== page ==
Earlier this Summer, more than 10,000 people in my hometown of Minot, North Dakota were given 48 hours notice to evacuate from the impending flooding of the Souris River. When the river swelled over the levies, thousands of homes and businesses were swamped with record-breaking flood waters. Families were left homeless and jobs vanished as houses and businesses disappeared underwater. Now, with the water finally receded, people return to scenes of devastation and attempt to return to life in a city that now looks like a war zone, packed with ruined buildings and heaps of debris. It will be many months before all the damage is repaired.
I’ve worked for years on passing legislation to prevent climate change by cutting pollution and moving toward a clean energy economy; the threat of natural disasters like flooding, forest fires, and droughts resulting from a warming planet had always motivated me to work on the issue. Seeing the incredible damage visited on the city that I was born and raised in has been a shocking reminder for me about the suffering and loss that results from these kinds of disasters. The type of horror visited on my home town will continue to rock communities across the world, in the form of climate-induced disasters. Just this Summer, we’ve seen a rash of tornadoes, wildfires, and heat waves. As the planet warms, frequency and severity of natural disasters will continue to rise.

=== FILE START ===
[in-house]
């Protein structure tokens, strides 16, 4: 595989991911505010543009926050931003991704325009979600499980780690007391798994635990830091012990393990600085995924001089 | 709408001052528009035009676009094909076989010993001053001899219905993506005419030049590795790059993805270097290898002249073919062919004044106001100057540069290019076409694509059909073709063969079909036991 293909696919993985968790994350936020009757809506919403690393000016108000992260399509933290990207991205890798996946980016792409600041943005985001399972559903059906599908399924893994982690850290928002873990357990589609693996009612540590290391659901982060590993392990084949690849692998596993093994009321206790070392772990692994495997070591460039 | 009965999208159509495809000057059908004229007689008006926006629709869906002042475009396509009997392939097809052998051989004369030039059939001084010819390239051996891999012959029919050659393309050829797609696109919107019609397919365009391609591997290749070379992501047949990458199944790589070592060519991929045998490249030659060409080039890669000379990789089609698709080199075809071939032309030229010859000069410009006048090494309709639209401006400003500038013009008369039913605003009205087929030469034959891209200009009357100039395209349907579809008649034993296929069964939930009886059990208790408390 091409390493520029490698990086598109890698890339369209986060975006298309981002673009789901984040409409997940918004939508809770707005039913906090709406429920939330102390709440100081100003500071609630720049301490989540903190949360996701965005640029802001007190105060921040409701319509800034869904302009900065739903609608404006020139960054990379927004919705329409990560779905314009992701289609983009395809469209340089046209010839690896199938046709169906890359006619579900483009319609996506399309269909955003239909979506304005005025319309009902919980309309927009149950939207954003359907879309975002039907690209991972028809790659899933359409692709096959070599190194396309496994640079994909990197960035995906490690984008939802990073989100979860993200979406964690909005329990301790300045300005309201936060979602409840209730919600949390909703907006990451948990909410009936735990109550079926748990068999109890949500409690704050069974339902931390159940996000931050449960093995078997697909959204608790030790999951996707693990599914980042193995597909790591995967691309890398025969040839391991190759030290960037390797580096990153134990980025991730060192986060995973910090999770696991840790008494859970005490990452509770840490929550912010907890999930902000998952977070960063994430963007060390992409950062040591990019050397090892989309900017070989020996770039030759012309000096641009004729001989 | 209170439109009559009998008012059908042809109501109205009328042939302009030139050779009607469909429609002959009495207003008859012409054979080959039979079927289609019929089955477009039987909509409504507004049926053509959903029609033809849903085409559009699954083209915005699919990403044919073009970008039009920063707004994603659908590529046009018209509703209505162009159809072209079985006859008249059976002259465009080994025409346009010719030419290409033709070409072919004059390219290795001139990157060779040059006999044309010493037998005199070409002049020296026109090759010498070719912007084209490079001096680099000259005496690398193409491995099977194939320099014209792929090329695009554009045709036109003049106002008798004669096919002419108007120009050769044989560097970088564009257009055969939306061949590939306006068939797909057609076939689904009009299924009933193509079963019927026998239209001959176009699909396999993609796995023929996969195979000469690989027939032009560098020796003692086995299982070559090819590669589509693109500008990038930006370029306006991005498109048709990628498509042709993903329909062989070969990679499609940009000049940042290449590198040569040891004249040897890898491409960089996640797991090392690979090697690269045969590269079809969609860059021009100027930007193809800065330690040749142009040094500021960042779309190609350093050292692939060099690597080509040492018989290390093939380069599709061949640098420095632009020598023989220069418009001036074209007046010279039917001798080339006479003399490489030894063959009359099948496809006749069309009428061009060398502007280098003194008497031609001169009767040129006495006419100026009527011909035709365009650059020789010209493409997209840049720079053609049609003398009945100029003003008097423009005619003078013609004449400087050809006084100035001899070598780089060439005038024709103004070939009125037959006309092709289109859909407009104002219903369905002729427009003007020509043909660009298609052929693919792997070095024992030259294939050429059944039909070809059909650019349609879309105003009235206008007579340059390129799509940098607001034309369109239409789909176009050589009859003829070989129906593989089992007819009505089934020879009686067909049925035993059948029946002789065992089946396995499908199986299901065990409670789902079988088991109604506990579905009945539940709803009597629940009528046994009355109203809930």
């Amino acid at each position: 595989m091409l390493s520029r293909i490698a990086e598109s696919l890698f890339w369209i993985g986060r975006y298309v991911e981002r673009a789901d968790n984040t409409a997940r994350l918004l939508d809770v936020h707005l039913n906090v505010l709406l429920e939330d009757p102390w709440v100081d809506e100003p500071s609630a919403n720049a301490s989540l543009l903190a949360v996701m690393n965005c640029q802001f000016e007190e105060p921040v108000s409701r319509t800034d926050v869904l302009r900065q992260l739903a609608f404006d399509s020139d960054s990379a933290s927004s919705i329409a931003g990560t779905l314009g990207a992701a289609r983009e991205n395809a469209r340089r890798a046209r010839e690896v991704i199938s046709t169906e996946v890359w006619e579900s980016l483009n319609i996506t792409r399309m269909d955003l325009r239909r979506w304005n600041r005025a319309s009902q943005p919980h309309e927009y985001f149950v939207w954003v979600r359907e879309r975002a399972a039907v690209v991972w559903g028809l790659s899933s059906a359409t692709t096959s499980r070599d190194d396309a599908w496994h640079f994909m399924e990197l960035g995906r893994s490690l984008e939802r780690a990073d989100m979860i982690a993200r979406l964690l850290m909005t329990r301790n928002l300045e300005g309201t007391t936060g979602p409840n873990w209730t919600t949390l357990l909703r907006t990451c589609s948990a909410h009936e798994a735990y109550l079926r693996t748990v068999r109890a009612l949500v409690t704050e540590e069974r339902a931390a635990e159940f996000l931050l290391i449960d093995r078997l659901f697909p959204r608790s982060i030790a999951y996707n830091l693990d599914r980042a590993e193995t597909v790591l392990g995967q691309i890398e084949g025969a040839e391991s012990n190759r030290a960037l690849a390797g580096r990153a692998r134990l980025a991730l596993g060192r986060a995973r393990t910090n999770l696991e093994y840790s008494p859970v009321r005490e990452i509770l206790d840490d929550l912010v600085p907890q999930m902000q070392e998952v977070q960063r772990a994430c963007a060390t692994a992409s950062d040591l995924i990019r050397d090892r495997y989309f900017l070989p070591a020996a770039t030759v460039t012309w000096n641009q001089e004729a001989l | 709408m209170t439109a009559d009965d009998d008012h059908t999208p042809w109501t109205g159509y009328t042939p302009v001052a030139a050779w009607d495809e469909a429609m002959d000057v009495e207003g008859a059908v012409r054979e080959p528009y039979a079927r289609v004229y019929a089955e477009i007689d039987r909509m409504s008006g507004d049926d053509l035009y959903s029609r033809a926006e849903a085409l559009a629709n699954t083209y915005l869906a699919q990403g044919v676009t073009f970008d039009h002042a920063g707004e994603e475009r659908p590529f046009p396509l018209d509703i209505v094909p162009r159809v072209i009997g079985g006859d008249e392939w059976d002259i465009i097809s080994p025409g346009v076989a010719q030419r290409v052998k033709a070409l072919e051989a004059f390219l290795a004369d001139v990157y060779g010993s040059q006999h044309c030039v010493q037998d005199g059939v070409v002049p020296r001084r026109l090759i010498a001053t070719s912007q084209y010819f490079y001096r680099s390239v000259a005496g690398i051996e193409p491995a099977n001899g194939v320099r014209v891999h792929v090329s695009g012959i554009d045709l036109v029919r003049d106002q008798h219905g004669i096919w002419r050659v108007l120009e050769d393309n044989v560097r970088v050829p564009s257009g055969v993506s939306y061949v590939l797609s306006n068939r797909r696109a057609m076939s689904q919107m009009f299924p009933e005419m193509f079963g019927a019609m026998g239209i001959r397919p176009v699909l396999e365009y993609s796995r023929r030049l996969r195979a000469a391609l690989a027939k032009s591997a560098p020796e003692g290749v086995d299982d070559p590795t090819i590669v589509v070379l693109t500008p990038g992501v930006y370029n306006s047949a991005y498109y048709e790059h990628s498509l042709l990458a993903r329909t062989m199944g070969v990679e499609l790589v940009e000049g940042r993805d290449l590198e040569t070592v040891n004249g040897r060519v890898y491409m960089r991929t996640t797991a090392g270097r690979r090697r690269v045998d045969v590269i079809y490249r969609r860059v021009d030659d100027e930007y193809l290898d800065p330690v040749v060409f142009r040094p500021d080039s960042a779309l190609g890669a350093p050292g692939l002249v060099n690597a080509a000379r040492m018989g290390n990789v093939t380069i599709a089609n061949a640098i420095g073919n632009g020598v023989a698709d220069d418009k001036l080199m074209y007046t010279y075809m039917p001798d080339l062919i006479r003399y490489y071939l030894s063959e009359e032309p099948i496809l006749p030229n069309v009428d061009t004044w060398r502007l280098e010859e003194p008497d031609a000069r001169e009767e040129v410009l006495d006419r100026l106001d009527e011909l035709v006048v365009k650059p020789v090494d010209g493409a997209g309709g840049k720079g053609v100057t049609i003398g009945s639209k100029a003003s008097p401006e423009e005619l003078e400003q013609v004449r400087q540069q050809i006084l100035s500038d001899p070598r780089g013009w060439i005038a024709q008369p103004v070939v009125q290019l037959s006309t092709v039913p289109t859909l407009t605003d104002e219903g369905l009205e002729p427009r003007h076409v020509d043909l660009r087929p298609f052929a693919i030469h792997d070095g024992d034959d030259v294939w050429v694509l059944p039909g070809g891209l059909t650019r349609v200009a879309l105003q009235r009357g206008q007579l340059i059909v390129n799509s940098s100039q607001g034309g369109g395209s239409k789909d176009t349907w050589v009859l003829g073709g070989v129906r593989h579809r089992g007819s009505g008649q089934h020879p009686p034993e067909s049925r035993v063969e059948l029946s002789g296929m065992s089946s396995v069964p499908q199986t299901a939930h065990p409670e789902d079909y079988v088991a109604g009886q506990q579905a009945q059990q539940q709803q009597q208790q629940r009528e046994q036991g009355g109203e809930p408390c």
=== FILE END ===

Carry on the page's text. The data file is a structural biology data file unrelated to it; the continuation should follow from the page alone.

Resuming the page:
The National Wildlife Federation’s 2009 report Increased Flooding Risk: Global Warming’s Wake-Up Call for Riverfront Communities describes how flooding results from warmer temperatures. Heavy rainfall, rain-on-snow weather, shifts in snowpack and snowfall, earlier Springs, and ice jams all result from climate change and increase the risk of flooding. Warmer temperatures in the winter can result in moist air from the South drifting North, where cold temperatures freeze the water vapor into massive snowfalls; these snows turn into spring floods. The report specifically mentions how ice jams contributed to the 2009 flooding of the Red River, which runs through Fargo and Grand Forks. I don’t claim to directly attribute Minot's flood to climate change because I don't have enough data, but it appears that factors like a fast thaw and heavy snowpack contributed to the flood. Regardless of how big a role climate change played in this specific disaster, whats clear is that climate change will continue to cause catastrophes.
Though many have been left homeless, jobless, and penniless, the strength of Minot’s community efforts in the face of adversity is inspiring. From the initial volunteering to build levees that saved some neighborhoods to the offering up of beds to sleep in during the evacuation to the help rebuilding and restoring of areas ravaged by flood waters, Minotians worked together throughout the entire excruciating process. Currently, Minot is leading Coca-Cola’s Think Positive vote-off for a grant to restore Oak Park (an impressive feat in a city where many are in temporary housing and without internet).
These friends and neighbors who came together to face the challenge of a flood give me hope that we can come together as a country, a world, a people, to prevent the global threat of climate change. We can harness the power of the wind and the sun to create clean energy. We can upgrade our homes, businesses, and infrastructure to use less energy. Government, industry, individuals, we can all work together to reduce the pollution that leads to disasters.My hope is that this incident and others like it will serve as a catalyst to motivate you to take action. With perserverance and hard work, we can come up with solutions to prevent disasters and save society from the untold devastation that climate change will continue to cause.